Beyond the World Cup: how Soccer for Entrepreneurship can Promote Long-Term Jobs in Emerging Markets
The eyes of the world turn towards Brazil this week, as the soccer-mad country hosts the FIFA World Cup for the second time in its history. But what should be a triumphant moment for the country has been marred by corruption allegations, public protests, and worker strikes.
Much of this stems from the perception that the World Cup investments aren’t being directed in a way that will result in long-term national development. Expectations have been high; the country’s official World Cup website declares that the games will result in “a relevant legacy in infrastructure, creation of jobs, income, and promotion of the country’s image on a global scale.” Hosting the Cup, in other words, is expected to be a “game changer”.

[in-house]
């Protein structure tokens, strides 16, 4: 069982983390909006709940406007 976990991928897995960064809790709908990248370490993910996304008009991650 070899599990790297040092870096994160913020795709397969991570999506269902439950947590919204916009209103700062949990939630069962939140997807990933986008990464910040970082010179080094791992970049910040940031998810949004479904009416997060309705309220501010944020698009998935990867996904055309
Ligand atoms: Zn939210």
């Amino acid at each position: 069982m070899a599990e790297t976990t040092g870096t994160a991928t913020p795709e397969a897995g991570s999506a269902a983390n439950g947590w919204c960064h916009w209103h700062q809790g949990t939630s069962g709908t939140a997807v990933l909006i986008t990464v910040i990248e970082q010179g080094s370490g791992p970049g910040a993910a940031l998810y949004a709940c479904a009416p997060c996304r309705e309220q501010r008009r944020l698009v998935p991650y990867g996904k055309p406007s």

But while the event’s true legacy is now very much up for debate, there’s almost no question that, at least when it comes to job creation, the “World Cup effect” will be fleeting.
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